Last month, a stamp was issued by Canada Post to honor the 125th anniversary of the Coloured Hockey League of the Maritimes (CHLM). What was your involvement in this project and what does it mean to you for the CHLM to have this recognition?

Back in February 2016, I submitted a suggestion to Canada Post for a stamp to honour the 125th anniversary of the league for its style of play (the butterfly style of goaltending) and innovations (the slap shot) that helped revolutionize the game of hockey, as we know it today. To strengthen my case for the stamp, I requested and received letters of support from Greg Fergus, Member of the House of Commons of Canada and President of the Federal Black Caucus, Tony

Ince, Member of the Legislative Assembly of Nova Scotia and Minister of African Nova Scotia Affairs, Frank Mitchell, President of the Maritime Sport Hall of Fame and Yasir Naqvi, Member of the Legislative Assembly of Ontario and the Attorney General for Ontario, and Greg Smith, President of the Black Cultural Society of Nova Scotia. Having the league honoured with a stamp, for me, validates its historical significance in Canadian hockey; engenders a tremendous sense of pride for what the players achieved despite hardship and racism; and provides an excellent opportunity for all Canadian to learn about the league’s unique history.

Are there any hockey related events coming up that are commemorating Black History Month that you would like to mention?

Here in Ottawa, there will be a number of events held in partnership with Black History Ottawa, the NHL and the Ottawa Senators. On February 3rd, there will be a commemorative hockey game to honour the 125th anniversary of the Colored Hockey League of the Maritimes that will include a ceremonial puck drop. People taking part in the game include Geoff Regan, former Speaker of the House of Commons of Canada and several former members of the NHL’s Ottawa Senators. I’ll even be donning the blades for this friendly game. Also, the NHL has committed to having their Mobile Museum on Black Hockey History visit Ottawa for three days. It features over 200 years of Black achievements in hockey. On February 4th, during the game against the Anaheim Ducks, the Ottawa Senators are hosting a “Black Hockey History Night” that will include a pre-game reception with Hockey Hall of Famer Willie O’Ree, George Fosty, co-author of the ground breaking book Black Ice along with other special guests. There will also be a ceremonial puck drop to honour the Colored Hockey League of the Maritimes involving the descendants of players who played in the league.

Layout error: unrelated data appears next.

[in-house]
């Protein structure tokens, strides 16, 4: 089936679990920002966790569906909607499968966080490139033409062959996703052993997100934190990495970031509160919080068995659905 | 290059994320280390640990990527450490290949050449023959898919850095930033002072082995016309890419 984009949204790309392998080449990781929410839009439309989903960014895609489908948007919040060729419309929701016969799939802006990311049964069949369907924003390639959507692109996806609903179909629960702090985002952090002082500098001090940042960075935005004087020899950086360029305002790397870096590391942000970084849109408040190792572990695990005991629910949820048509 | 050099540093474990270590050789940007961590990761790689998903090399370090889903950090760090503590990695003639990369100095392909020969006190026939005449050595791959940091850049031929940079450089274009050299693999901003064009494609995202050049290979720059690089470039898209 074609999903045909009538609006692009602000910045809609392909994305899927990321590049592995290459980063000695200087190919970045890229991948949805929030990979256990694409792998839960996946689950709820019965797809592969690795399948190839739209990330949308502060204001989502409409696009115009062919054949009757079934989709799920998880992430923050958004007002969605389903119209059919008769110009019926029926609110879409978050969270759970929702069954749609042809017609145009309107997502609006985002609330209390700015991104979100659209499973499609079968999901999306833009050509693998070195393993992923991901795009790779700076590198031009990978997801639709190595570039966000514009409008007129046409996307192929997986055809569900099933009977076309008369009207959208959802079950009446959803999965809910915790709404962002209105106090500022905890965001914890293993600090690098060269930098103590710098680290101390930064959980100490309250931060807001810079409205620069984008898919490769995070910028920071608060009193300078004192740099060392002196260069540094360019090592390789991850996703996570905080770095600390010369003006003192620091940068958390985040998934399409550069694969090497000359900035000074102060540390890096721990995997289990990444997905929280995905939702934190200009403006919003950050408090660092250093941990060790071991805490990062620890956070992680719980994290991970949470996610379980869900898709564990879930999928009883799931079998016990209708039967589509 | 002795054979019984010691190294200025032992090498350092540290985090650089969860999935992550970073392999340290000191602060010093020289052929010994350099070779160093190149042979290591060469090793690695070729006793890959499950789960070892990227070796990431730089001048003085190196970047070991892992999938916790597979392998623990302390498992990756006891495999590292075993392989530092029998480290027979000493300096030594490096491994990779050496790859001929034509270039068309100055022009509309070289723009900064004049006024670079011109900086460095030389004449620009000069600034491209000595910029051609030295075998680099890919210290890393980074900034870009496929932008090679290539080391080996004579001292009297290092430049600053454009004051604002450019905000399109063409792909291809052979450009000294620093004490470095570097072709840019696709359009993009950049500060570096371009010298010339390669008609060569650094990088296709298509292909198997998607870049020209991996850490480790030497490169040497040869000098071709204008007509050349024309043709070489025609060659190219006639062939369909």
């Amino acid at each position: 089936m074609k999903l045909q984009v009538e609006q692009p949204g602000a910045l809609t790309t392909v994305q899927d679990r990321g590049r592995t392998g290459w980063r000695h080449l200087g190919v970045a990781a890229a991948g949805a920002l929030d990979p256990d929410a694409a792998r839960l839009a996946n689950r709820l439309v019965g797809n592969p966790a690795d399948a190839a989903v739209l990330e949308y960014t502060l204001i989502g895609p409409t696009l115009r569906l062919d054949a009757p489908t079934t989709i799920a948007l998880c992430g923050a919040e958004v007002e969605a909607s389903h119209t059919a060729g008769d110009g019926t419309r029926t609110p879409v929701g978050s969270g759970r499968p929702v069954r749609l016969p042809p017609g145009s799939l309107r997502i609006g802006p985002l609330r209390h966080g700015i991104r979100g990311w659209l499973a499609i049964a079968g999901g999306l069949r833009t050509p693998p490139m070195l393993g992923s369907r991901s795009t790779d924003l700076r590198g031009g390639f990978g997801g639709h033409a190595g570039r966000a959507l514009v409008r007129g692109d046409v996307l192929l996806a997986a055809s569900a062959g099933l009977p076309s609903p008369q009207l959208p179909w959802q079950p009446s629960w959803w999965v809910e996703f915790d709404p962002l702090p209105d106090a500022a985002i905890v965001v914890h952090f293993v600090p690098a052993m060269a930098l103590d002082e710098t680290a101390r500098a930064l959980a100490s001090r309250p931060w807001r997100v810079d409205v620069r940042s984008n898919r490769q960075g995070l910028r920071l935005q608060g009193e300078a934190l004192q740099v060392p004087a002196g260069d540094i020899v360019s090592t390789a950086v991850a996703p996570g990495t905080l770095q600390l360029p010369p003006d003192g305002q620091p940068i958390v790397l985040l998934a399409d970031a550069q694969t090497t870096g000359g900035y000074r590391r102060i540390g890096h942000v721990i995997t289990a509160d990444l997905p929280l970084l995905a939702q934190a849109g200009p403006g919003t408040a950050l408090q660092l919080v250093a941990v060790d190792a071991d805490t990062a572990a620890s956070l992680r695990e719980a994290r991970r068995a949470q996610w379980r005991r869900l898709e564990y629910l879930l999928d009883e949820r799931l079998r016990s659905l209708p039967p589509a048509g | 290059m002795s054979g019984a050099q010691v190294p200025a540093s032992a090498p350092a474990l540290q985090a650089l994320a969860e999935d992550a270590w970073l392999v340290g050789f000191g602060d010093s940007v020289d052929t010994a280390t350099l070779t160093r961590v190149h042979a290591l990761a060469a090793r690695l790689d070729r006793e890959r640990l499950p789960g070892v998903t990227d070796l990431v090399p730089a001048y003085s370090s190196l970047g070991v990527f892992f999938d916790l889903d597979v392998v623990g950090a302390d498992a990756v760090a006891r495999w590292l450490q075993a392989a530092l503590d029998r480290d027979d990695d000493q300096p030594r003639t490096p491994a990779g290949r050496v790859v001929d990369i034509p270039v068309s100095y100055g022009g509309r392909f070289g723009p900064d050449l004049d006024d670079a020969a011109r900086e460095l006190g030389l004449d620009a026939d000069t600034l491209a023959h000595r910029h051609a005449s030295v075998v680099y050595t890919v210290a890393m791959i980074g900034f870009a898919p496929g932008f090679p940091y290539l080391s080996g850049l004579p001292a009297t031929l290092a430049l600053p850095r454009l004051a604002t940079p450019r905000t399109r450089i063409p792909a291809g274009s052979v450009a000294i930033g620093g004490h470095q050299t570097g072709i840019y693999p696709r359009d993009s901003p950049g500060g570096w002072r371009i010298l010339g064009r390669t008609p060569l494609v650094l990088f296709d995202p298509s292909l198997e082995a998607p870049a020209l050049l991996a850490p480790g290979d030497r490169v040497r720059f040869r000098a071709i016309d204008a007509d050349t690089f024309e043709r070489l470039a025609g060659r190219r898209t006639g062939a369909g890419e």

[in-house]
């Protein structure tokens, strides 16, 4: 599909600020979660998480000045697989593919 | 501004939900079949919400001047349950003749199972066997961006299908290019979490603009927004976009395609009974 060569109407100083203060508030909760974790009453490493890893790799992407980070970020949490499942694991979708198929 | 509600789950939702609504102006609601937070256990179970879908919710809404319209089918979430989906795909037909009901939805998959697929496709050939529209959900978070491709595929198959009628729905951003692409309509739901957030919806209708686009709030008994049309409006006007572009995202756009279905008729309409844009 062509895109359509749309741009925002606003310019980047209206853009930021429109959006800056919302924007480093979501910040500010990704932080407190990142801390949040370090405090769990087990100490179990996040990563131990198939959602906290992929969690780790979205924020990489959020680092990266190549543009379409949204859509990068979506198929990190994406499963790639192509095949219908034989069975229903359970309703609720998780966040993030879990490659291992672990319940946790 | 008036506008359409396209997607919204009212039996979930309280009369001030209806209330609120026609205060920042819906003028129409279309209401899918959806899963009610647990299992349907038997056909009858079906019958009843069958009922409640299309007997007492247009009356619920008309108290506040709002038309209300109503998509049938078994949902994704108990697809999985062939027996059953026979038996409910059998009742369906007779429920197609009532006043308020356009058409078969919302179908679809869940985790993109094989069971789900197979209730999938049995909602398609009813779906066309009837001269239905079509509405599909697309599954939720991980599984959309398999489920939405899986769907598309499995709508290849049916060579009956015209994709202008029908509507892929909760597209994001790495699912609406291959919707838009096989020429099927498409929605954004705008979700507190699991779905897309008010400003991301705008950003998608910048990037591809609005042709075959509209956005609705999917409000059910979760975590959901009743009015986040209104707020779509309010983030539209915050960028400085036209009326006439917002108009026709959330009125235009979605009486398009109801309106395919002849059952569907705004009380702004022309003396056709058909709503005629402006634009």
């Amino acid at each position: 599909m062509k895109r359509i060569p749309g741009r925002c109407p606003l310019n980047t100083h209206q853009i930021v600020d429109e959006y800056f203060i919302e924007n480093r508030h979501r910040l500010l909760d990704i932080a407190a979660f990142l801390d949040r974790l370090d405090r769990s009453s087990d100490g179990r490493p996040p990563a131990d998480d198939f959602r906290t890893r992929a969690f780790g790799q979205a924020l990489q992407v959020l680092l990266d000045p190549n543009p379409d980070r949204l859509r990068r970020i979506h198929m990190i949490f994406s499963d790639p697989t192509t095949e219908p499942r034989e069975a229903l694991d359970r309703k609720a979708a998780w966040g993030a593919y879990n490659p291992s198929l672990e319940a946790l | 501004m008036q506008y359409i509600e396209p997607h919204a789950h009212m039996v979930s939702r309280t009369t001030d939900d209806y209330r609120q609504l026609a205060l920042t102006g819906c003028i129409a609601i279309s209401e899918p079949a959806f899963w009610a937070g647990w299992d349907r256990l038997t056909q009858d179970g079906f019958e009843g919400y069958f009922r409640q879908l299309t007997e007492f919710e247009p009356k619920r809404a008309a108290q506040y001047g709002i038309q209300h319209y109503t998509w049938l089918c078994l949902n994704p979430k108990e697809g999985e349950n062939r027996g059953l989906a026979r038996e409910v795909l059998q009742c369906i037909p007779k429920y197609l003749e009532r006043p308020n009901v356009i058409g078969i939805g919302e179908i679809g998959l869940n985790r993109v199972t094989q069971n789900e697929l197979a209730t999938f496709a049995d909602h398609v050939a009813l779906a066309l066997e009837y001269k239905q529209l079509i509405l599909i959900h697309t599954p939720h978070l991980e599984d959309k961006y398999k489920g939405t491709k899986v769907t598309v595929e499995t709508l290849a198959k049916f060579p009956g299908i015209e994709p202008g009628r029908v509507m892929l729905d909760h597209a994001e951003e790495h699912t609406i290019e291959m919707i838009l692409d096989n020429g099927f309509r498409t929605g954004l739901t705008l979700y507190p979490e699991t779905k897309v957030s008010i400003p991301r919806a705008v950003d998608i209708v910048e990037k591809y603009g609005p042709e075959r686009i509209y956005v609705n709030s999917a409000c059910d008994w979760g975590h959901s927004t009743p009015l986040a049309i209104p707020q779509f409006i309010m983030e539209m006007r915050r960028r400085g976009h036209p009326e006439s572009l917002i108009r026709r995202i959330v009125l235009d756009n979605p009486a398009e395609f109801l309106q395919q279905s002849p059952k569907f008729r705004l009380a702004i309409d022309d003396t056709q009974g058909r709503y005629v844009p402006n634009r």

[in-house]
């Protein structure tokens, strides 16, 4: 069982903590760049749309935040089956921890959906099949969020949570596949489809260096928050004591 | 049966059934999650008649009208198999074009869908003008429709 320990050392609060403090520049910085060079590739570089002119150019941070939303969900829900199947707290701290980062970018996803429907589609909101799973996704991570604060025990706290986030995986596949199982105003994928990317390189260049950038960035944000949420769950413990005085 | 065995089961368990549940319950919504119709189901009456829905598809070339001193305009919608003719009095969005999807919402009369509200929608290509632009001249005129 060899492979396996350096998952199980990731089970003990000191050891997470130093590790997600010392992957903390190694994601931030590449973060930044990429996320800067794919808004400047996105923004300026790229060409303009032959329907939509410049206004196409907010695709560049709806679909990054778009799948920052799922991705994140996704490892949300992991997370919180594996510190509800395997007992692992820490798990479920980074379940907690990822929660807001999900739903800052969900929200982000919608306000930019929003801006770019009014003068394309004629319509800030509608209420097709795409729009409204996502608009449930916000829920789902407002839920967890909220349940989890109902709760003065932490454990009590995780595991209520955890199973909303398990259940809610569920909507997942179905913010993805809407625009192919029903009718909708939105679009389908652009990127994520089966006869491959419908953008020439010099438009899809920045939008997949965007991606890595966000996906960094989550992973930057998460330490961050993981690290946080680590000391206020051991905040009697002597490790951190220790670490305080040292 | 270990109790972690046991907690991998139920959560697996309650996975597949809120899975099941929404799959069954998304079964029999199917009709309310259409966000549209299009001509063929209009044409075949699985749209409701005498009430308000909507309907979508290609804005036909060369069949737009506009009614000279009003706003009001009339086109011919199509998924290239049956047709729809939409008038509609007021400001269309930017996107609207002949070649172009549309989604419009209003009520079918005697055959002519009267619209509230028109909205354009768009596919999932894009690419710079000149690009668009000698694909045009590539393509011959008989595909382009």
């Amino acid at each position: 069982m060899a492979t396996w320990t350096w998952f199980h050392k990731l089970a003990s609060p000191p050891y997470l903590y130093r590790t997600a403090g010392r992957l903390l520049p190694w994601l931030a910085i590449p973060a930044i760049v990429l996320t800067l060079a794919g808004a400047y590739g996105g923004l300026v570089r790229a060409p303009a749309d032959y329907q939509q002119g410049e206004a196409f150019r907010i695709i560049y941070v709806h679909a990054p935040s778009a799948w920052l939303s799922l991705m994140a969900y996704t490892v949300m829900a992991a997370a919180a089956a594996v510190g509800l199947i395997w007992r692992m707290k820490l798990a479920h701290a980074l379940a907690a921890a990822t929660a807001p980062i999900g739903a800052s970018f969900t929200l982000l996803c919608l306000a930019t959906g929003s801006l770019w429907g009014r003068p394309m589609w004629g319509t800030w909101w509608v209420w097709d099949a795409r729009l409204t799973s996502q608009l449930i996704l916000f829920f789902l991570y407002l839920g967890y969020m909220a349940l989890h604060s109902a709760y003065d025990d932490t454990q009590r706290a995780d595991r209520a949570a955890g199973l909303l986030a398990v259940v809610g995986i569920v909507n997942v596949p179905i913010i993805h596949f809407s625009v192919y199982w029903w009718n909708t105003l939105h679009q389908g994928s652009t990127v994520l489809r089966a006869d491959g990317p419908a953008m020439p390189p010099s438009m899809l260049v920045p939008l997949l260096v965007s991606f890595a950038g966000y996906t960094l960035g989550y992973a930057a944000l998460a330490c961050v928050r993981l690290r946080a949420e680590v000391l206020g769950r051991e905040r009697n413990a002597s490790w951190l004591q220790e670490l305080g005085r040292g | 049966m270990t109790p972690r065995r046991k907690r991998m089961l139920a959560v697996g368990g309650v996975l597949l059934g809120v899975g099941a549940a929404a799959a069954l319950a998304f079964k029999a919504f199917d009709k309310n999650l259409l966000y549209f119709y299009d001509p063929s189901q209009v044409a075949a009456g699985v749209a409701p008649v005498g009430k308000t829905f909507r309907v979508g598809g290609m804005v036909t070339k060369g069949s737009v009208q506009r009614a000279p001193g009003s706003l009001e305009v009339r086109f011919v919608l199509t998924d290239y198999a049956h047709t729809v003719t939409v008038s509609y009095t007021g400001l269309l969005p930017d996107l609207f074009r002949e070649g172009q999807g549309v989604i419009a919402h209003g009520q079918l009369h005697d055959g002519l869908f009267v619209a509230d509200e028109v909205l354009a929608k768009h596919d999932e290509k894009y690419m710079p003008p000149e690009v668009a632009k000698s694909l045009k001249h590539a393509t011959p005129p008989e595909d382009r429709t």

What are your most memorable moments playing hockey with the Huskies?

There are two that occurred in 1970. In the first, Darrell Maxwell, Percy Paris, and I were sitting on the bench during a game against Mount Allison University in Sackville, New Brunswick. Coach Bob Boucher looked at us and said, “I want you to go out and play together on the forward line”. We just looked at one another. That was fine for Darrell and Percy, but I’m a defenseman. Anyhow, we went out and played together and in doing so, we made a bit of history in becoming the first and only “all-Black forward line” in Canadian university hockey history.

The second moment took place in Labrador City where we played exhibition games against local hockey teams. Before one of the games, Darrell, Percy and I donned our equipment and proceeded ahead of our teammates to go on the ice. In making our way to the ice, we overheard a spectator standing near the boards say to his friends “I didn’t know our guys were playing against an all-Black team!”

What was your experience like attending Saint Mary’s?

Looking back, I have very fond memories of my experience at Saint Mary’s. My time there was quite exceptional and memorable. As an individual, I felt welcomed, accepted, and respected by Coach Boucher and my teammates, the professors as well as the university’s administrators, who were big supporters of the hockey team. My life has been enriched by the friendships I established with many of my teammates, which still exist today. We keep in touch and attend hockey reunions where we reconnect and reminience about our time at the university and playing hockey.